A lot of people seem to think Mitt Romney's hiring of openly gay former UN ambassador Richard Grenell as his foreign policy spokesman marks a shift to the center for a Republican presidential candidate who so tenaciously courted the right.
"For Romney to have an openly gay spokesman is a real outreach to gay Republicans, a subtle signal to moderates, and the Santorum faction's reaction will be worth noting," said Andrew Sullivan.
Social conservative agree, but see the hiring as a harbinger of homosexual doom. Bryan Fischer from the rabidly anti-gay American Family Association described Grenell's placement as a "shout out to the homosexual lobby."
ABC News' Matt Negrin also argues that Romney's relationship with Grenell, who supports marriage equality, is a dog-whistle of sorts, and contends that it could lay the groundwork for a gay policy shift on Romney's part:
Grenell’s appointment also signaled that the Romney campaign had fully moved on from the primary in which the former Massachusetts governor vaulted to the right wing of his party to win conservative voters who were less likely to support gay rights.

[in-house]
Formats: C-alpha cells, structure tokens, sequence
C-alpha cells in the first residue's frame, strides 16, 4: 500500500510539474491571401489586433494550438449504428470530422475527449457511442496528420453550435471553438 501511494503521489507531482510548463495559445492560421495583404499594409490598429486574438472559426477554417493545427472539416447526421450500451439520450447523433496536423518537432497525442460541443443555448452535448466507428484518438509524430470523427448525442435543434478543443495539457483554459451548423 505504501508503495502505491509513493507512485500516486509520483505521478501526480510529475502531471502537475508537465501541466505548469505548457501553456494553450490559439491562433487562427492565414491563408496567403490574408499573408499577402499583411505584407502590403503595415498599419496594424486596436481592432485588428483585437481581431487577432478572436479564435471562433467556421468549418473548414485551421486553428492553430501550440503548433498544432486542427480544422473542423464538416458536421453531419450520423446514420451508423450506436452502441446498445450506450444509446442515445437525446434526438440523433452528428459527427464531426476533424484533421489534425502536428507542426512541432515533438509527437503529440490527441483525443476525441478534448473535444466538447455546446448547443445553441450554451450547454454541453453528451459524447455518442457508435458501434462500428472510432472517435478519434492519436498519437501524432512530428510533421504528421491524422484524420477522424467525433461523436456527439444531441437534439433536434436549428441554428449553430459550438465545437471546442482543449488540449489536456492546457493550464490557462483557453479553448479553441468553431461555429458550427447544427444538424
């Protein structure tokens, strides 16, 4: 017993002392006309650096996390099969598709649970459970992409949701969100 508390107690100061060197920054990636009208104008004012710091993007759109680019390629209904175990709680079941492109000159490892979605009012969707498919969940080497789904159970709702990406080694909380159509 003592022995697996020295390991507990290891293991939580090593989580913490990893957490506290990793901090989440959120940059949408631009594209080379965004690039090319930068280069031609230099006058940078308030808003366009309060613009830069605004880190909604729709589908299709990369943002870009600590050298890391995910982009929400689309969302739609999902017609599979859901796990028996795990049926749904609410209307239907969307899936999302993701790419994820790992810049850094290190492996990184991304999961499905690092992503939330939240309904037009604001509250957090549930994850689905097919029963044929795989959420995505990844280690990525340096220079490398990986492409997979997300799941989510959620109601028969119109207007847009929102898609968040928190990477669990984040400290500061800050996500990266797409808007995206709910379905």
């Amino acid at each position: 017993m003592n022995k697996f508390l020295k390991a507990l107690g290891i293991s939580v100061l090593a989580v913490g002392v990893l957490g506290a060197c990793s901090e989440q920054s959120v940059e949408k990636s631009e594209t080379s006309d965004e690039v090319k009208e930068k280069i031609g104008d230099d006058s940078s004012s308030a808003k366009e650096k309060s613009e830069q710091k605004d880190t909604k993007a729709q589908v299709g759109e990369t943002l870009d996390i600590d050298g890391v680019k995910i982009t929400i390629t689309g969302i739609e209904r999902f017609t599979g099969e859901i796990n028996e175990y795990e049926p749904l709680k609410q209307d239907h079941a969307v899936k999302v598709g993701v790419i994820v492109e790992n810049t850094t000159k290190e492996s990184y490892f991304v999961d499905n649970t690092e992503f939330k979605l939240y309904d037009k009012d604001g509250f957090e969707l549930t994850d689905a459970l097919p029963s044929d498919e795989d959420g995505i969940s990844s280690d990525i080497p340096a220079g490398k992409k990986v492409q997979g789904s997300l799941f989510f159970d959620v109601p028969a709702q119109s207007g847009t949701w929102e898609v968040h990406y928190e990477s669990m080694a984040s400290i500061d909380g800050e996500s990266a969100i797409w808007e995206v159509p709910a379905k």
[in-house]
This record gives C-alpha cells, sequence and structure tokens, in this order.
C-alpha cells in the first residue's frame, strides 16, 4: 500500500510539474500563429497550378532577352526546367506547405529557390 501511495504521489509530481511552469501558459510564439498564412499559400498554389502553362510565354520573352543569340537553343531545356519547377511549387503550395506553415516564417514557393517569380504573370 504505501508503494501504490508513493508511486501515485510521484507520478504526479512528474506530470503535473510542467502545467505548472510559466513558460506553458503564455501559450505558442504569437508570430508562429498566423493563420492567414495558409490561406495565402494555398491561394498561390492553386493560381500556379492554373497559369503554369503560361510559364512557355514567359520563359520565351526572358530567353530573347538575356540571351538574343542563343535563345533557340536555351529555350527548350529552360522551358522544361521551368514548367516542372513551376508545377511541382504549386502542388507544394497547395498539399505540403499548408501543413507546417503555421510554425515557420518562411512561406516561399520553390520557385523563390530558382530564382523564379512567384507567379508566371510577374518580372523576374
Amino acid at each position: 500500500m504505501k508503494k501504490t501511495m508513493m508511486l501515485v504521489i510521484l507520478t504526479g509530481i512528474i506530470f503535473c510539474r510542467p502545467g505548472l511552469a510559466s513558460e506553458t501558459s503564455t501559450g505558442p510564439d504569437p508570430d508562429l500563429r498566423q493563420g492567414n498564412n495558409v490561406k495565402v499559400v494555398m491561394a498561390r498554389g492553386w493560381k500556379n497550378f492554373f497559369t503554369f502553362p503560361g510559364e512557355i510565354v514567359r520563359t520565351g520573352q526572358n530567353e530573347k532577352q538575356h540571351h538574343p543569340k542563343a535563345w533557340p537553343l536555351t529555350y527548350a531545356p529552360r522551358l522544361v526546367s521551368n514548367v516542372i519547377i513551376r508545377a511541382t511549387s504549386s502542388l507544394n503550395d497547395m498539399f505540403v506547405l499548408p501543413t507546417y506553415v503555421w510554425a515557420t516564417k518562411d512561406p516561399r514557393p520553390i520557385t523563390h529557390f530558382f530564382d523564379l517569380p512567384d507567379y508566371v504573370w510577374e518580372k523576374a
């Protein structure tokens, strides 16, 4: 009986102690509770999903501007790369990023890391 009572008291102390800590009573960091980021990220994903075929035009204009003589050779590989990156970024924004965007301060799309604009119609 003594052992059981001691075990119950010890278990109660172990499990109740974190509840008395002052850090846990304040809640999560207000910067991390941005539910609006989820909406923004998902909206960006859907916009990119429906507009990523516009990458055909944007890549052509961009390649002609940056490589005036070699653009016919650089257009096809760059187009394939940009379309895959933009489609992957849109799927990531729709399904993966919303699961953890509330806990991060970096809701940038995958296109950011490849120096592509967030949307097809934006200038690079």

In a general election, however, being open to gay rights could even help Romney win some independent voters – especially against a president who has been timid about outright support of gay marriage.
But that's only if Romney comes out for gay marriage, which he most probably won't, though it would be a potential game-changer for the election, especially since President Obama consistently claims he's "evolving" on the issue.
As for Grenell, I personally think Romney hired him for his qualifications, rather than for political calculus, and that other faux controversies will play a bigger role in voters' decision-making. Romney's massive wealth and "inadequate" $12 million California mansion, for one, turns off those who are struggling; that whole Etch-a-Sketch meme scares people who think Romney's a flip-flopper; and Seamus Romney's travel accommodations of course worry anyone who loves dogs, or common sense.